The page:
Among the criminal justice bills Gov. Jerry Brown signed into law over the weekend are a data collection bill intended to combat racial profiling and another that aims to reduce recidivism among people with mental illness.
If ever there was a time to think big about water that time is now.
Remember the energy crisis of the early 2000s? That’s when dwindling energy supplies caused skyrocketing prices and Californians suffered, both in their wallets and quality of life. We got through that crisis with conservation and building a sustainable, renewable, energy system.
Whether El Niño deposits its gift this winter, we have now seen scarcity’s path. Relying on captured water won’t produce nearly as much as we’ve saved this summer through vigilance alone.
SACRAMENTO, Calif. (AP) -- California is instituting an amnesty program for residents who can't afford to pay off spiraling traffic fines and court fees that have led to millions of driver's licenses being suspended.
The unjust system of paying for failure to appear tickets before you have a chance to contest them is officially over.
Gov. Jerry Brown this week signed a bill by state Sen. Bob Hertzberg of Van Nuys that says, in most cases, you can contest a "failure to appear" or "failure to pay" ticket without paying the usual bail, fines, penalties, and assessments that make this such a racket.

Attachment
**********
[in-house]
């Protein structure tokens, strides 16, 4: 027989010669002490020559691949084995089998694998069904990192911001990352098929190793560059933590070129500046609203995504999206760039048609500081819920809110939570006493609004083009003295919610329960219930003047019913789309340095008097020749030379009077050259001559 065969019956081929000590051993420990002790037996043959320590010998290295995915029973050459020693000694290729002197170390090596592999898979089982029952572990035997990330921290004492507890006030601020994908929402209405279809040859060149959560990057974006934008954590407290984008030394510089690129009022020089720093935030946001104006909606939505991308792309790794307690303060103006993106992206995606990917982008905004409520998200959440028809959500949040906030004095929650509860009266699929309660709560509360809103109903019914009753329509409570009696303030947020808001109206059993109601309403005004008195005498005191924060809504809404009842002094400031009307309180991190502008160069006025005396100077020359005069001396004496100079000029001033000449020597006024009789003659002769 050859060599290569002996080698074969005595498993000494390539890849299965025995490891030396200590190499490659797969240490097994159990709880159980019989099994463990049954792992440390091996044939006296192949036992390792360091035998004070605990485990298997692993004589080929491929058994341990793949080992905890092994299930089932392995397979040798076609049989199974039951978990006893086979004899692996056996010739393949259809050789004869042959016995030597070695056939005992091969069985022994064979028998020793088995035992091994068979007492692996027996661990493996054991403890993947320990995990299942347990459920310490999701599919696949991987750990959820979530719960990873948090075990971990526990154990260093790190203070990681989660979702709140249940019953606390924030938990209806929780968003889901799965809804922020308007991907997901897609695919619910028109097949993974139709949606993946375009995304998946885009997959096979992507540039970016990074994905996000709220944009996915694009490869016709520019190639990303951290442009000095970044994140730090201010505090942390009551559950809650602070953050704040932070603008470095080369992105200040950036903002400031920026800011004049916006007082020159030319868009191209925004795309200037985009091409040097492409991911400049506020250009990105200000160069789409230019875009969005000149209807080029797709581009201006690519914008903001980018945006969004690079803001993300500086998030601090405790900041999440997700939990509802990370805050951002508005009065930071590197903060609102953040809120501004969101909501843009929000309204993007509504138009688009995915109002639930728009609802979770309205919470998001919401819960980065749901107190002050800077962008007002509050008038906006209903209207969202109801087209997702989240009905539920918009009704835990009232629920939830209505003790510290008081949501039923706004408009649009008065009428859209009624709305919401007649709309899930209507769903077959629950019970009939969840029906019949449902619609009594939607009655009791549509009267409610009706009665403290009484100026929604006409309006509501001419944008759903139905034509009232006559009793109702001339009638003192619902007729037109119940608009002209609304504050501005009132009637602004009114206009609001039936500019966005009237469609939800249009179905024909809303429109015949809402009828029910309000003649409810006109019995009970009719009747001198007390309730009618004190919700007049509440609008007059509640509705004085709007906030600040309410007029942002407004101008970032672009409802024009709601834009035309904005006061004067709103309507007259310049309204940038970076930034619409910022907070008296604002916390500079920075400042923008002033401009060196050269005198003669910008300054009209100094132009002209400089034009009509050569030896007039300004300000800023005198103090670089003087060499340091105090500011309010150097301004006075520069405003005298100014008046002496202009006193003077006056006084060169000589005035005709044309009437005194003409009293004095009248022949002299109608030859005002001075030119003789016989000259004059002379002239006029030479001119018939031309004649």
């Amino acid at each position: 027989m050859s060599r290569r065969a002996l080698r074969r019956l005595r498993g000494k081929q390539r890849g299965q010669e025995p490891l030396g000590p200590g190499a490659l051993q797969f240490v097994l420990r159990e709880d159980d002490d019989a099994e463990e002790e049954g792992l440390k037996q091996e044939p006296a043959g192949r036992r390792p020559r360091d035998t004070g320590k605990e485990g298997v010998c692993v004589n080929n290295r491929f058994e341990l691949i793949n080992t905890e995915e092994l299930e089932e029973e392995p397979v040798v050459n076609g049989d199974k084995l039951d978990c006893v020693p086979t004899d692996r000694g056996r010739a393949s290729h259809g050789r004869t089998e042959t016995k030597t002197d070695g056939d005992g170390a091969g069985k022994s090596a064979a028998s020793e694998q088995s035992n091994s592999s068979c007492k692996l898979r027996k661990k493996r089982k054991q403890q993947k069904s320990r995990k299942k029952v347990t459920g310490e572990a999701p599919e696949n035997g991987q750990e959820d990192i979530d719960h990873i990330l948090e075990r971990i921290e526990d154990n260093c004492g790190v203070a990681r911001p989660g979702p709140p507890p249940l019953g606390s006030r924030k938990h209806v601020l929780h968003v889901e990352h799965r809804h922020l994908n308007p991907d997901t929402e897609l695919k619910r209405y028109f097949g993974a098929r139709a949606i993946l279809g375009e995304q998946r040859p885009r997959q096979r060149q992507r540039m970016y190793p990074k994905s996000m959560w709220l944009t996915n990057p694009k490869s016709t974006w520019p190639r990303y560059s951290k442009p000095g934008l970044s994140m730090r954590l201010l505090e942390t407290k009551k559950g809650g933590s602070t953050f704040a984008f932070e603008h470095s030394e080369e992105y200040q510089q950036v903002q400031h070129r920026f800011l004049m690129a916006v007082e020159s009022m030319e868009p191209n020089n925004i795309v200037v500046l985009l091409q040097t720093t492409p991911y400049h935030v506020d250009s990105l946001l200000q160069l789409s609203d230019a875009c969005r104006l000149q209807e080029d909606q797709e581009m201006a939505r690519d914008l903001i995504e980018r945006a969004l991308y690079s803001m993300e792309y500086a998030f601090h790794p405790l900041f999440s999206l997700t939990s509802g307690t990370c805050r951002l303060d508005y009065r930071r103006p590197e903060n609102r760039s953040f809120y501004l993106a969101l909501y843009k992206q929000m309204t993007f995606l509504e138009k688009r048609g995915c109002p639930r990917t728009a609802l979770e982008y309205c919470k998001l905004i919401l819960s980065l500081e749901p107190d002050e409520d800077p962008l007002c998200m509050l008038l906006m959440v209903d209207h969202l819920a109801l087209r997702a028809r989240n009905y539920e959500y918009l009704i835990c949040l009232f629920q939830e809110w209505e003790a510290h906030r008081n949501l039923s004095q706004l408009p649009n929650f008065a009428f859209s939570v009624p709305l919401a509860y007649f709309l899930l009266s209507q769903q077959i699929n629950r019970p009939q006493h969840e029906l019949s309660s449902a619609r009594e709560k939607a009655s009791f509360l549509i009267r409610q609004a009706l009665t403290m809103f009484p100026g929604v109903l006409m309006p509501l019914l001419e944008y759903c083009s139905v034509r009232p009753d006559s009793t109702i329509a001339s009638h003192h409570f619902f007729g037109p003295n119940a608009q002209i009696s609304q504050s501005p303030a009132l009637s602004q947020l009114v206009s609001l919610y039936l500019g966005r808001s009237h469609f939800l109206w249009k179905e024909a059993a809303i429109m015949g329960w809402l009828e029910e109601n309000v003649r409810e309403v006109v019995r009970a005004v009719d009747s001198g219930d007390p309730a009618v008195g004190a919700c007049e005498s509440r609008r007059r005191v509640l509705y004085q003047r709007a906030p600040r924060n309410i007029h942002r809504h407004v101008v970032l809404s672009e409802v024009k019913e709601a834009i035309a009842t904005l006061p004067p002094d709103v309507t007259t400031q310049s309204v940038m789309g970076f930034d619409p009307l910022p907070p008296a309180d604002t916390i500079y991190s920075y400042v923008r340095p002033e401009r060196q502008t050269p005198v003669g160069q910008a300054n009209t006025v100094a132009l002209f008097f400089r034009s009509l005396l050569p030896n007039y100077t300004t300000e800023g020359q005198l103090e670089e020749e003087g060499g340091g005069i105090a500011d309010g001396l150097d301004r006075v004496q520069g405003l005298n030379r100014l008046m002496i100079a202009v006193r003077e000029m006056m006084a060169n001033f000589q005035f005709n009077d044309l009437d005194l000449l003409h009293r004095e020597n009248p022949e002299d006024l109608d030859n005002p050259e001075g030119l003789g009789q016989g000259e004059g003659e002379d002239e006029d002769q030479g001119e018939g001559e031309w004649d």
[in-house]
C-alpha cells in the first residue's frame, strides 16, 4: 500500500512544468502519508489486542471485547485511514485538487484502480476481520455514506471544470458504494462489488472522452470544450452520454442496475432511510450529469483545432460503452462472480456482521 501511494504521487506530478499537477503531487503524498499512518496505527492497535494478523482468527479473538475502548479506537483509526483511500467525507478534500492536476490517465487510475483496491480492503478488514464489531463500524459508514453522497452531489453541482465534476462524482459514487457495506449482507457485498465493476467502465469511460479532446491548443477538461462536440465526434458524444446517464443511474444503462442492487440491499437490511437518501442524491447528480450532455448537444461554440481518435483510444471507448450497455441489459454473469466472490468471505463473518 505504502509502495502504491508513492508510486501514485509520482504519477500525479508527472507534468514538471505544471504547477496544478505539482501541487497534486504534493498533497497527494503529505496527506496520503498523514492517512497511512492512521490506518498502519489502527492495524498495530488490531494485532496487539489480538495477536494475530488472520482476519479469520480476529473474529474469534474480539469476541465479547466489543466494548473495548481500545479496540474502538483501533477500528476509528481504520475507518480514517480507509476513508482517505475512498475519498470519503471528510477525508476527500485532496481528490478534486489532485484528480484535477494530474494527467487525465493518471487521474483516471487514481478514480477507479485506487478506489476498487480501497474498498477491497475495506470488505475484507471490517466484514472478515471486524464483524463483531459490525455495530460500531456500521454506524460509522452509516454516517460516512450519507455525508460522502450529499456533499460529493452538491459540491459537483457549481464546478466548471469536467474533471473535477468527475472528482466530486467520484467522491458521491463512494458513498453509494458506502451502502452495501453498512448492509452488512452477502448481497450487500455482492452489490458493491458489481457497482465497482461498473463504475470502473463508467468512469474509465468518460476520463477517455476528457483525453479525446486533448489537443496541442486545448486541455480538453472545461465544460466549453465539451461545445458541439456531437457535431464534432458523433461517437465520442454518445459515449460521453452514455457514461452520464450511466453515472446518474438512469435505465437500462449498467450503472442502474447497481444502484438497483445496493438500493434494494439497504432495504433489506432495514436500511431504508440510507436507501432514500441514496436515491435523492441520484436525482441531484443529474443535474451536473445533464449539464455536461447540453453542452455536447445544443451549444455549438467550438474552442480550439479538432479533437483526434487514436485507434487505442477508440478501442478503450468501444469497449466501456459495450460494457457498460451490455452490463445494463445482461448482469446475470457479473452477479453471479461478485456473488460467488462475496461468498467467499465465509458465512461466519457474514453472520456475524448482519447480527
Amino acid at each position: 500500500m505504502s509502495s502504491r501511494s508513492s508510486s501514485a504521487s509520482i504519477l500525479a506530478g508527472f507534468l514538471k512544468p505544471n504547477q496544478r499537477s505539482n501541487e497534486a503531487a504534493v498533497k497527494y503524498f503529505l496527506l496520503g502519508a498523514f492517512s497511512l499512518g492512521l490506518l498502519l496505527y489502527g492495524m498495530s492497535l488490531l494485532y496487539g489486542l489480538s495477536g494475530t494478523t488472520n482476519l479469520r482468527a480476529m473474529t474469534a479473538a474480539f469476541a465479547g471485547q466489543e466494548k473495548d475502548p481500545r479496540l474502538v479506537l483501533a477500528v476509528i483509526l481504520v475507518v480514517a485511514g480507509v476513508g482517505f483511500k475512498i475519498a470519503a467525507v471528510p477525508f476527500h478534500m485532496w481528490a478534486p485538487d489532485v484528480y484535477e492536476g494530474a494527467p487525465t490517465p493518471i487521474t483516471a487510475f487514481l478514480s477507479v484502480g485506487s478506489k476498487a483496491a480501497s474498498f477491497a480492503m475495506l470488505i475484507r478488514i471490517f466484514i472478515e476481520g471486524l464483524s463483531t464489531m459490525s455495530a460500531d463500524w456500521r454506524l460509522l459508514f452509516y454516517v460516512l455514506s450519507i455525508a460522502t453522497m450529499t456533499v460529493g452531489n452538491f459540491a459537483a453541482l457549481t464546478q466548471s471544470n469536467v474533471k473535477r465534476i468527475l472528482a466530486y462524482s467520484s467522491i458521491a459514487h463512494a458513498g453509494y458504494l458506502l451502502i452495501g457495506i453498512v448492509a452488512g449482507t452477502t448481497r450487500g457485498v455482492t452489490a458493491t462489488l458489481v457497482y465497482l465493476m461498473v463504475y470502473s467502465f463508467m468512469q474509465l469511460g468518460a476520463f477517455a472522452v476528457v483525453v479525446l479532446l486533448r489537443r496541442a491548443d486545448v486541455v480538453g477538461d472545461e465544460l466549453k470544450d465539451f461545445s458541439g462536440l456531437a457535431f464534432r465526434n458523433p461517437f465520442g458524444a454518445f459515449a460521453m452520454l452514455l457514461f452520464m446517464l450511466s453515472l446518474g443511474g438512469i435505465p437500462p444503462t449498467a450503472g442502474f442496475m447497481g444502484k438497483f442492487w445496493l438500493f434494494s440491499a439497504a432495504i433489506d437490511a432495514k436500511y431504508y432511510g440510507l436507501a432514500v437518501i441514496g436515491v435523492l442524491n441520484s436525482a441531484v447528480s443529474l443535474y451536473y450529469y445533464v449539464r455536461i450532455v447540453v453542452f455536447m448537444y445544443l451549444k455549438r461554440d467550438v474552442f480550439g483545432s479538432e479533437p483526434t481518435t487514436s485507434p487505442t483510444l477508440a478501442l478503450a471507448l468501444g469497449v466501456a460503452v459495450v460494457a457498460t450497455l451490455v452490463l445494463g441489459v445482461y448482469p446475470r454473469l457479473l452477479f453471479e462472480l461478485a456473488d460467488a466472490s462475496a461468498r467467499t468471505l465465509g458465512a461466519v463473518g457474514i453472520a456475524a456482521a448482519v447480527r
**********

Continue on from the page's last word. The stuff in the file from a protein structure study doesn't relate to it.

Governor Jerry Brown signed a bill Wednesday allowing drivers with traffic violations that were due to be paid before January 1, 2013, to schedule a court appearance even without paying the attendant fines and traffic penalties.
Eligible motorists can get fines and penalties reduced by 50 or 80 percent, depending on income, on past-due tickets.
October 1, 2015
Under an amnesty program that begins Thursday, Oct. 1, people with unpaid traffic tickets may be eligible to have the amount of money they owe reduced.
Gov. Jerry Brown pushed the program as a way to help those can’t afford to pay off spiraling traffic fines and have had their licenses suspended as a result. It will be in effect for 18 months, ending March 31, 2017.